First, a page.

Ordinary Time 29, Year C-2010
- They all joined together constantly in prayer, along with the women and Mary the mother of Jesus, and with his brothers (Acts 1:14—NIV)
Today’s gospel reading ends with Jesus asking, “However, when the Son of Man comes, will he find faith on earth?”
Yes, one could wonder if Jesus would find faith in his disciples upon his return. It could be that he would find instead that the long wait for his second coming might well have taken its toll on those waiting, especially those overburdened by hardships, lack of success, or even hostility and persecution. It is not uncommon, after all, for people who wholly rely on God to put in an appearance, in order to rescue and vindicate them, to feel let down and suffer severe weariness when all their waiting strikes them to be for naught. Surely, there are not a few of us poor folks today who do not find it difficult to identify with those who are rebuked by God for saying: “It is futile to serve God. What did we gain by carrying out his requirements and going about like mourners before the Lord Almighty? But now we call the arrogant blessed. Certainly the evildoers prosper, and even those who challenge God escape” (Mal. 3:14-15; cf. Ps. 73:11-16).
Would Jesus find his poor followers watching and praying (Mt. 26:41; Mk. 14:38; Lk. 21:36) or would he find them with their guard down, eating drinking, marrying and being given in marriage, selling buying, planting, building (Lk. 17:27-28), after giving up on praying altogether and finding themselves as tired as Moses but lacking in the creativity that makes for endurance in deadly struggle? Jesus’ wish, of course, is that his followers “pray always and not give up,” that they be as persistent and even defiant—that is to say, honest about their feelings before God (cf. Ps. 22:1-2; 84:14; 137:7-9) —as the widow of the parable in the gospel reading, the personification in ancient times, along with the orphan and the alien, of poverty and powerlessness (Ex. 22:21-22; Dt. 10:18-19; 14:29; 24:17-21;26:12-13). It is his teaching that God is not going to be outdone by an unrighteous human judge in securing the rights of his chosen ones, who cry out to him day and night, and in seeing to it that justice is done for them quickly.
Jesus seeks, then, in his poor followers, a faith in a personal God who hears the cry of the helpless, of the afflicted, of the poor (Gen. 21:17; Ex. 3:7-9; 22:23; Dt. 24:15). Such a faith, no doubt, is nurtured and maintained vibrant by prayer. And prayer does not only keep the disciples personally in touch with God; it mediates between the “now” and the “not yet,” so that the faithful do not get bogged down in such question as “When will the kingdom come?” and such speculation as “Here it is!” or “There it is!” or “There he is!” or “Here he is!” but accept instead that the kingdom of God is in their midst (Lk. 17:20-33). The faithful, then, while not looking for the kingdom in signs, because its king, and consequently its presence, is right before them, still looks forward to its display in comprehensive power when they shall have suffered, with their Lord and Master, many things and been rejected by their generation, and when they shall have lost their lives in order to preserve them; they persevere in prayer even when it seems to them they are not answered, for they acknowledge that God’s response may not always come when or as they want it .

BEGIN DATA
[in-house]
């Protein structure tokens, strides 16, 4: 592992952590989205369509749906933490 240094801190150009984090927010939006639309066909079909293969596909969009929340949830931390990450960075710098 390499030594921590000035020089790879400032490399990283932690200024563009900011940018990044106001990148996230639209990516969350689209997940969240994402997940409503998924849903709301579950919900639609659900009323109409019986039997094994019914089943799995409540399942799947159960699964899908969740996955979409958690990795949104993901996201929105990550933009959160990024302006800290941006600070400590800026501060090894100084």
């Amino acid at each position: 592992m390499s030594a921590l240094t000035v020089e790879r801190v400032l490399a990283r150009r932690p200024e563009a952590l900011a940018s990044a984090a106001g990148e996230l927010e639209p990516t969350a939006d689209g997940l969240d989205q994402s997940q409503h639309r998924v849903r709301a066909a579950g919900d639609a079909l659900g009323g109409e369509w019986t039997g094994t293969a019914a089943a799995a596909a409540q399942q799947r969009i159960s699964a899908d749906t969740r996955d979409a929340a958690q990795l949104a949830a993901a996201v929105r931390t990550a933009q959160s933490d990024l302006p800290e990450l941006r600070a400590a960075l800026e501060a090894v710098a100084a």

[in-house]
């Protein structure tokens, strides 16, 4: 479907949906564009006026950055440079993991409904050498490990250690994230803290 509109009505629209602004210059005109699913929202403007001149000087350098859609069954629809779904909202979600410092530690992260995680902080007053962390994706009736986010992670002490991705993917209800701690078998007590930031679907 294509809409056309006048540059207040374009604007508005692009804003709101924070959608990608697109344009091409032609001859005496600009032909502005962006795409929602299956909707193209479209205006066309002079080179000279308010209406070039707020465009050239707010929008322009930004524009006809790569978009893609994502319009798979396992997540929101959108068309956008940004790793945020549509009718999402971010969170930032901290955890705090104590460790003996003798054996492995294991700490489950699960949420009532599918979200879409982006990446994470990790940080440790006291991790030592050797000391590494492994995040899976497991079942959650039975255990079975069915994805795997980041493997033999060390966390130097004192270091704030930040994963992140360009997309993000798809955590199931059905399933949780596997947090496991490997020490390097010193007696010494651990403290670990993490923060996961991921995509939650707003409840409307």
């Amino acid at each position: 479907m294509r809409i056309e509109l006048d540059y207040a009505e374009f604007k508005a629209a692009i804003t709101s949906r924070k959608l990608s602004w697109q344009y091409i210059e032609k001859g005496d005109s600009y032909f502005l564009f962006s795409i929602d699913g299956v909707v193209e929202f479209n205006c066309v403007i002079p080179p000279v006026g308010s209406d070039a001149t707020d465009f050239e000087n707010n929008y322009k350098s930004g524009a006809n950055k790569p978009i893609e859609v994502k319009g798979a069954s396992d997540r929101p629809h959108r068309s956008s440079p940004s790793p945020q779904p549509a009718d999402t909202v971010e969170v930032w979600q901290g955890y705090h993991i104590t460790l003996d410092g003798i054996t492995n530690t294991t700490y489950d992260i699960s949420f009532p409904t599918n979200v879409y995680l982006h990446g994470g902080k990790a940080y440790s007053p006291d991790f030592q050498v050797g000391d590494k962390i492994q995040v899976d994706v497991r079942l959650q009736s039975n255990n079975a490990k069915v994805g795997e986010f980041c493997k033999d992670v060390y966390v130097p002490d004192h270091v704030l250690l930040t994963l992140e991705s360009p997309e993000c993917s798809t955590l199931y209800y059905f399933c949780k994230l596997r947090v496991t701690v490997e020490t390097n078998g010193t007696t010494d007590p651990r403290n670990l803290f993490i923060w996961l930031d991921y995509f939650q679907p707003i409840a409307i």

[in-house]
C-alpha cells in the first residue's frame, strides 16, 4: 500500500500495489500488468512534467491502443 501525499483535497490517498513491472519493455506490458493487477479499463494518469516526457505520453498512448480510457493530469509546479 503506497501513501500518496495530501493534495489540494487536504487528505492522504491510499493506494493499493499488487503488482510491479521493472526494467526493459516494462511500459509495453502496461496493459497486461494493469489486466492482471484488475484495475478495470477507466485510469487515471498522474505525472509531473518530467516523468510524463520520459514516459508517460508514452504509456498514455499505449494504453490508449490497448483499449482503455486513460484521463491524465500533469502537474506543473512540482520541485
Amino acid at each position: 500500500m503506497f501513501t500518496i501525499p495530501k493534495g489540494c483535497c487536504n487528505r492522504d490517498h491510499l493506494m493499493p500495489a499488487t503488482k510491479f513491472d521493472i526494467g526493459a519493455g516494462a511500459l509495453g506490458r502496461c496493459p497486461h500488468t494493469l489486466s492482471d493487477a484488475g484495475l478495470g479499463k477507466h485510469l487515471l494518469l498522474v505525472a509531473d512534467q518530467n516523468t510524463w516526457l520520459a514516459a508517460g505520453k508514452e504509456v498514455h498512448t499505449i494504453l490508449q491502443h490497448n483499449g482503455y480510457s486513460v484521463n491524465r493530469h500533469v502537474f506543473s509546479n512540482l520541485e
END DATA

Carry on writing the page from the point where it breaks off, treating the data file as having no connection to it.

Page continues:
But would Jesus really find them faithful, those who call themselves Christians, to what they have learned and believed, faithful to the holy Scriptures and to preaching the Word uncompromisingly in season and out of season? Or would he instead find them ignoring completely the warning in 2 Tim. 4:3-4 as they resist sound doctrine, listen only to what their itching ears want to hear, and exchange the truth for myths? Their philosophical or theological sophistication, or lack of simple faith, might very well be their downfall, the sophistication that raises the objection, “If God is all-knowing, sovereign and all-caring, then why bother him with our requests?”  and is forgetful of Jesus’ being himself constantly before the Father in prayer . Or they could be so small-minded and having so narrow an outlook, like a snail ever withdrawing to its shell—to borrow from St. Vincent de Paul—that they see nothing but obstacles and would readily give up on the works God gave them and equipped them for, seeking unwittingly, perhaps, that the memory of God, along with his works, are blotted out .
Christians, however, should know better not to forget God, for to do so would be to their own detriment (cf. Dt. 8). And Jesus will surely not find them forgetful, if they eat the Lord’s bread and drink his cup in remembrance of him, prayerfully proclaiming both his death and their faithful readiness for his return in glory.
-  Cf. http://www.biblegateway.com/resources/commentaries/IVP-NT/Luke/Faithful-Looking-King-Kingdom (accessed October 17, 2010).
-  Ibid.
-  Ibid.
-  Robert P. Maloney, C.M., The Way of Vincent de Paul (Brooklyn, NY: New City Press, 1992) 150, and He Hears the Cry of the Poor (Hyde Park, NY: New City Press, 1995) 32-33.
-  Cf. Frances Ryan, D.C., and John E. Rybolt, C.M., eds., Vincent de Paul and Louise de Marillac: Rules, Conferences, and Writings (Mahwah, NJ: Paulist Press, 1995) 150.